Shirvell finally off Assist. AG duty

But he’s not fired:

An assistant attorney general who has attracted national attention for a controversial blog that ridicules and denounces a University of Michigan student leader for his gay advocacy, religious beliefs and character has taken a personal leave following intense public scrutiny, a spokesman for Attorney General Mike Cox said today.

Cox spokesman John Sellek said, however, Andrew Shirvell will be the subject of a disciplinary hearing after he returns to work at an undetermined future date.

One imagines he bowed to public and private pressure, like Michigan’s Gov. Jennifer Granholm, like the following tweet published by Gov. Jennifer Granholm:


Muck Fichigan

Andrew Shirvell, the borderline assistant attorney general of systemically harassing Chris Armstrong, a gay student councilmember at the University of Michigan, was defended by Attorney General Michael Cox. He is just as detached from basic decency and the universe of acceptable discourse as his employee. It’s more disgusting than watching Shirvell himself; it’s one thing to be a sick, sick man like him, and another thing entirely to defend his insanity.

And besides allowing poor Armstrong to suffer, Cox’s equivocating is doing violence to Shirvell himself. Cox is letting a clearly sick man humiliate himself on national television, denigrate his party and office, and preclude himself from employment within a realm of constructively critical discourse that he desperately needs to participate in.

Physicists entangle atoms

I got a question answered: Yes, entangled particles are in fact seperate and distinct entities.

Via Science News:

One of the weirdest outcomes of quantum mechanics is entanglement — a mysterious link in which what happens to one object seems to instantaneously affect its partner, even though the two may be separated by some distance. Pairs of entangled objects can serve as powerful messengers, since the information they share is revealed instantaneously, no matter how far apart the two objects are. But this strange link is notoriously delicate, falling apart when the outside environment impinges on either end.

In the new experiment, a team of researchers from the Niels Bohr Institute in Copenhagen and the Max Planck Institute for Quantum Optics in Garching, Germany, figured out how to produce entanglement in two isolated clouds of cesium atoms using a carefully calibrated prod.

The work extends previous attempts to entangle two groups of atoms, says Seth Lloyd, a quantum physicist at MIT who was not involved in the research. “I would call it evolutionary rather than revolutionary,” he says, “but the experimental demonstration is nicely done, and it is all in all a pretty piece of work.” 

In the laboratory, the researchers arranged two blobs of cesium atoms in separate glass cells. Next, the scientists shot a precisely tuned laser through both clouds of atoms. As the laser excited the cesium atoms, energy left in the form of photons — normally the kiss of death for entangled particles.

But in this case the photons’ departures, carefully calibrated to fill a void in the surrounding electromagnetic field, eventually caused a property of the two atom groups called spin to become entangled.

The two groups of cesium atoms were kept in this entangled state at room temperature for about 15 milliseconds, the researchers report in their paper. Other types of atoms, such as ytterbium, may be amenable to much longer entanglement times, the authors write.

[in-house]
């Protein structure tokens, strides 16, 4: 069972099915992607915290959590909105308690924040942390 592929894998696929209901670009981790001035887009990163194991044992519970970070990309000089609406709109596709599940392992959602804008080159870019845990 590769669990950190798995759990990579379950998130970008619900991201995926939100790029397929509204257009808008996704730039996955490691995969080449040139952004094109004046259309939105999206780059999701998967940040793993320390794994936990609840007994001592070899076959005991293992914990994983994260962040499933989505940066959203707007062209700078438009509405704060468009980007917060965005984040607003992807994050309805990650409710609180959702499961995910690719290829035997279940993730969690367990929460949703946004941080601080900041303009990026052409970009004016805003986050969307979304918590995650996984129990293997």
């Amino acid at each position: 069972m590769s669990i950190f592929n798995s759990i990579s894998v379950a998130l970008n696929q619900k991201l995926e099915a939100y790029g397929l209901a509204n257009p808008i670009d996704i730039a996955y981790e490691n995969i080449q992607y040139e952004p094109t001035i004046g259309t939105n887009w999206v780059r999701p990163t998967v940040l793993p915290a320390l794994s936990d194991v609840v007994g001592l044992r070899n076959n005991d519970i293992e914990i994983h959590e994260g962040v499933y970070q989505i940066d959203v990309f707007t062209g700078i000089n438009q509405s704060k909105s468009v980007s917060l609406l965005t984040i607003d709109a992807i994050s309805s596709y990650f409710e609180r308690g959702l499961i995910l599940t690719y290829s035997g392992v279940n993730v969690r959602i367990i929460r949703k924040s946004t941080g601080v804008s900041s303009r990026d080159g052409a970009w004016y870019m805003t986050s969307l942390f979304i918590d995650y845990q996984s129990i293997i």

Quantum physicist Christopher Monroe points out that the new study doesn’t allow much control over the individual state of each quantum system, something that would be necessary for quantum communication. “This general method of making entanglement through dissipation is a fairly new theoretical development, so the experiment is interesting,” says Monroe, of the University of Maryland in College Park. “That said, this type of entanglement is still not really useful for most quantum information applications, where you may need to manipulate the state you are creating at will.”

The pro-Wild/anti O’Brien prayer gathering

12:34 PM 5/17/2010:

I walked past the event at 12:09 PM so I could get a wide perspective and provide a count of attendees congregating before Gesu. I counted no less than 14 and no more than 17 at that time. Precision was thrown off by a group of two women passing by who stopped to pick up some literature distributed from a Manilla envelope from one of the demonstrators.

Believing the event would run until 12:30, I continued walking down Wisconsin to see if the Milwaukee Public Library was open. (It was! ) Then I looped around, hoping to get a sample of their literature, arriving back at Gesu at about 12:20 PM to find that the assembled group had already moved on, ten minutes ahead of schedule.

That’s not to say they disbursed; they could have gone inside Gesu to continue praying, or maybe started off on some sort of march to the Joan of Arc chapel or AMU. Or they could have walked towards their cars to gone home. All I’m  at epistemological liberty to say is that they weren’t there at 12:20 PM.

Update: The text of the literature:

Today’s gathering is about the power of presence. Words are powerful–silence is truly golden, especially when devoted to thoughtful reflection and prayer.

“For where two or come together in my name, there I am with them.”

Matthew 18:20

Please stand silently with us for 15 minutes in support of Father Wild, Marquette, and our university’s Catholic, Jesuit identity, through which we seek the greater glory of God.

The literature says the event was meant to be 15 minutes, but the original flier said half an hour.

MU philosophy instructor contextualizes Ashmore letter